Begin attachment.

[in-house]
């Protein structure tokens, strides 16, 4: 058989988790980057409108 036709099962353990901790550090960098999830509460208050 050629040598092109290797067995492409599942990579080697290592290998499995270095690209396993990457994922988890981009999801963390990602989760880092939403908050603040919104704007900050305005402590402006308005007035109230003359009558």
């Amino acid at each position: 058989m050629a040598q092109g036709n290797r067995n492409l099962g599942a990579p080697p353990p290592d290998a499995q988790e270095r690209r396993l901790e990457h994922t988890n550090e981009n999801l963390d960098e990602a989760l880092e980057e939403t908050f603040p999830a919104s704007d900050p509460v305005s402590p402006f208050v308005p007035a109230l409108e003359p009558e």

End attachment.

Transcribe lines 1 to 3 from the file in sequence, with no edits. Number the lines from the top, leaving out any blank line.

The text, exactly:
[in-house]
């Protein structure tokens, strides 16, 4: 058989988790980057409108 036709099962353990901790550090960098999830509460208050 050629040598092109290797067995492409599942990579080697290592290998499995270095690209396993990457994922988890981009999801963390990602989760880092939403908050603040919104704007900050305005402590402006308005007035109230003359009558």
């Amino acid at each position: 058989m050629a040598q092109g036709n290797r067995n492409l099962g599942a990579p080697p353990p290592d290998a499995q988790e270095r690209r396993l901790e990457h994922t988890n550090e981009n999801l963390d960098e990602a989760l880092e980057e939403t908050f603040p999830a919104s704007d900050p509460v305005s402590p402006f208050v308005p007035a109230l409108e003359p009558e």